This option can work great if you have pull-up bars in the front and back of your rack. You can use jump stretch bands to hang a plate or kettlebell from the back pull-up bar while you do pull-ups on the front bar.
I typically like to hang my weight vest off the back bar. It works great to dry out my vest after a workout as well as helping to keep my rack anchored down. It’s a cool look too in my opinion which never hurts.
If you are going to hang a weight from the back of the weight, just make sure it doesn’t start swinging from momentum. Otherwise, you may end up getting hit or putting a hole in the wall.
5. Get Creative
All of the above options can be effective in anchoring your rack down without having to bolt the rack into the floor.
I’ve tried all of them to different levels of success, but here is the solution that I now use.
I still have a 2×12 drilled into my wall that I had used to attach my DIY Squat Rack to the wall. So, I drilled a hook into the board and lined up with my back two uprights.
Then, I used a few bungee hooks that I had laying around to attach to the hook and then into a hole in the top of the rack.
This has worked amazingly well. I get no tipping or wobbling even I do pull-ups at 245 pounds on my tall and narrow rack. It also doesn’t seem to be putting any kind of stress on the board or wall.
If you’re already thinking about this before buying your rack, then kudos to you, you are a planner!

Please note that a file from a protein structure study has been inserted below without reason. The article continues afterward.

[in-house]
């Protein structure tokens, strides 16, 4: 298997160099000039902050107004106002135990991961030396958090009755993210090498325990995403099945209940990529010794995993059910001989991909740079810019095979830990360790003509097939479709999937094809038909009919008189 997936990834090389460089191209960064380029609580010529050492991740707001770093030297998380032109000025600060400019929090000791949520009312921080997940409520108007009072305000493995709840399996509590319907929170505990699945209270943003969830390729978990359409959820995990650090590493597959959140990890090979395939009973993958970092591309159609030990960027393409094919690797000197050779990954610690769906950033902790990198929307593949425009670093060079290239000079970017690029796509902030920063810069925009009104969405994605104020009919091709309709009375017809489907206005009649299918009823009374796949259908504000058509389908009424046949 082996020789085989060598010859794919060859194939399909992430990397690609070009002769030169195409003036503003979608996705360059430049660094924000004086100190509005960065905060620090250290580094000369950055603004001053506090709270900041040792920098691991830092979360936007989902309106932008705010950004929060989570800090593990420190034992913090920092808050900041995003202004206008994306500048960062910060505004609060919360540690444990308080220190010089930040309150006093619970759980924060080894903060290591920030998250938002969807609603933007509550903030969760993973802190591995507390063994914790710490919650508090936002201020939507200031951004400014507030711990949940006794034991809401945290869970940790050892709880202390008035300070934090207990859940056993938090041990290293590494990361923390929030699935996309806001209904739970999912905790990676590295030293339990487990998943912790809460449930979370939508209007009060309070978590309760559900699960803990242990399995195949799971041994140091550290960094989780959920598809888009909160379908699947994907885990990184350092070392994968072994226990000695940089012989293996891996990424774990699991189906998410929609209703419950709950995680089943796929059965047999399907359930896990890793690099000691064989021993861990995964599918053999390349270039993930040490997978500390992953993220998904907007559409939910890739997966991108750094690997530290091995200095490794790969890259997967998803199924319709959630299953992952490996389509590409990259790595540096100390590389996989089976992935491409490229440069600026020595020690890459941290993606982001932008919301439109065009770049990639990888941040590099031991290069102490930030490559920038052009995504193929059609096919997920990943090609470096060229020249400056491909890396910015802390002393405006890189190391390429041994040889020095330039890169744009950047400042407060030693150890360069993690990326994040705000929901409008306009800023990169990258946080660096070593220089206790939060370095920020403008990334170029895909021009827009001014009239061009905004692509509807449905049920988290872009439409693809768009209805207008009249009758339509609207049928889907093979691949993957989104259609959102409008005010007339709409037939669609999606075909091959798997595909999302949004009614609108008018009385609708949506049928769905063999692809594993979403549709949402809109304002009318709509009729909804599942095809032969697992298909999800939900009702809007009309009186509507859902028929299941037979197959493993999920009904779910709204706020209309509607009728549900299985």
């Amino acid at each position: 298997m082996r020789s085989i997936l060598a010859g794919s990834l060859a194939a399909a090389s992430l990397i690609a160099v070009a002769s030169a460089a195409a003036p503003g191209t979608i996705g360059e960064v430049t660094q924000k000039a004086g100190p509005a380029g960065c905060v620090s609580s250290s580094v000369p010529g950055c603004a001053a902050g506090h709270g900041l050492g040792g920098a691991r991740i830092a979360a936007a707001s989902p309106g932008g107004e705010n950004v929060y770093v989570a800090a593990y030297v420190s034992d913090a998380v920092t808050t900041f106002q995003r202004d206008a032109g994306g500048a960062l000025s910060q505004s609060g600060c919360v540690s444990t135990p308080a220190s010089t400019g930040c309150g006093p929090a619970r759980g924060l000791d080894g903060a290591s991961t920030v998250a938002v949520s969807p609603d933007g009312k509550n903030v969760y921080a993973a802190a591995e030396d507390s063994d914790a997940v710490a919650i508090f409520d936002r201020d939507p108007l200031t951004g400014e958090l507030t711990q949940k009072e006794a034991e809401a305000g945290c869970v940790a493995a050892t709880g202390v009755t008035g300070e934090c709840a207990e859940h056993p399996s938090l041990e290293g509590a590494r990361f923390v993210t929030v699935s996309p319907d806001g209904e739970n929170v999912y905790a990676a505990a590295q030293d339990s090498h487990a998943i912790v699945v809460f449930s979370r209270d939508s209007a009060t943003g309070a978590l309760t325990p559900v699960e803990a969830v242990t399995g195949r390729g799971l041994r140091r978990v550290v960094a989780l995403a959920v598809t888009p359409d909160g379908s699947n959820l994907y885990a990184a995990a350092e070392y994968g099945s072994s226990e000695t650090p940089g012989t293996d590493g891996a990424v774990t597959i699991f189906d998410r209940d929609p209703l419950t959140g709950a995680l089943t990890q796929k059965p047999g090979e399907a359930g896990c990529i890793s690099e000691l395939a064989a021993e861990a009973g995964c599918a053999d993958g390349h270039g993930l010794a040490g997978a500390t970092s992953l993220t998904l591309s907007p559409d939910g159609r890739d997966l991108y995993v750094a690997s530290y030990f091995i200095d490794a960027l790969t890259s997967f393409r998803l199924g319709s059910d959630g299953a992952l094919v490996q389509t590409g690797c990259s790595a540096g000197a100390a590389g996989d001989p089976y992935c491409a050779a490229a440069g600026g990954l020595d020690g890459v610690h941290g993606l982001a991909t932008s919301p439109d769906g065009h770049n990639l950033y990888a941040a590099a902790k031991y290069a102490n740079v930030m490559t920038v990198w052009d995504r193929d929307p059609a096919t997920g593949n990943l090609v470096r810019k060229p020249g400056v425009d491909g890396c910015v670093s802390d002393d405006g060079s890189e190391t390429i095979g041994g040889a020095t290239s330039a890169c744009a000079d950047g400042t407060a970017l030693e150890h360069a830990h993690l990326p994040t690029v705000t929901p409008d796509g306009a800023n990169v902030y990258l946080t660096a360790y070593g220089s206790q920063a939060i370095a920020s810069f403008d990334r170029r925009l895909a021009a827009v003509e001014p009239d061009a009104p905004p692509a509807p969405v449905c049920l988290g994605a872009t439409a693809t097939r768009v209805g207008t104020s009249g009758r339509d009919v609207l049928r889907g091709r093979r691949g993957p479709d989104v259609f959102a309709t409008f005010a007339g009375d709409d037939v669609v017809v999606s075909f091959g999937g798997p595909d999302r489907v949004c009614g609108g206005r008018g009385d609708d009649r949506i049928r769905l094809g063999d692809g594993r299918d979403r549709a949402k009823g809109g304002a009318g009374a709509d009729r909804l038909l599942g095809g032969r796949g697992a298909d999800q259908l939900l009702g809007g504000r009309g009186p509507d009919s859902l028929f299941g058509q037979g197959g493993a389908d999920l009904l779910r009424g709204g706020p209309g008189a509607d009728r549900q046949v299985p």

If you’re worried about how much your rack may tip or wobble then look into buying a rack that’s deeper (distance from the front uprights to the back uprights) and maybe even shorter. This is just simple engineering. The taller and narrower your rack is the more prone it will be to tipping.
Buying a wide that is wider is going to naturally be more stable, but you may have to give up more space within your gym.
The heavier your rack is the better as well, at least when it comes to stability. Look for a 3 x 3 rack with 11 gauge steel.
Finally, if you’re okay with putting holes in your wall, then take a look at some wall-mounted racks. These racks forego the back two uprights and instead anchor directly into your wall. These are huge space savers and can be very stable. You just have to decide if you’re comfortable with anchoring a squat rack into your wall.
If you are, I cover a few good wall-mounted racks when I was researching the best squat racks under $500.
Final Thoughts On Anchoring a Rack
You don’t need to drill into your garage floor to keep your squat rack from tipping or wobbling while you’re working out.
Try some of the solutions above, use a combination of two or three of them if need be, or try to get creative and DIY your own solution.
If you’re still concerned about the stability of your rack for pull-ups then you may want to consider installing a wall-mounted pull-up bar. They’re rather cheap and easy to install and would remove the biggest issue for keeping your rack stable.
Whatever you decide to do, always make sure to be careful and be safe while you’re working out in your garage! An unstable rack can be extremely dangerous.
Stay safe and stay strong!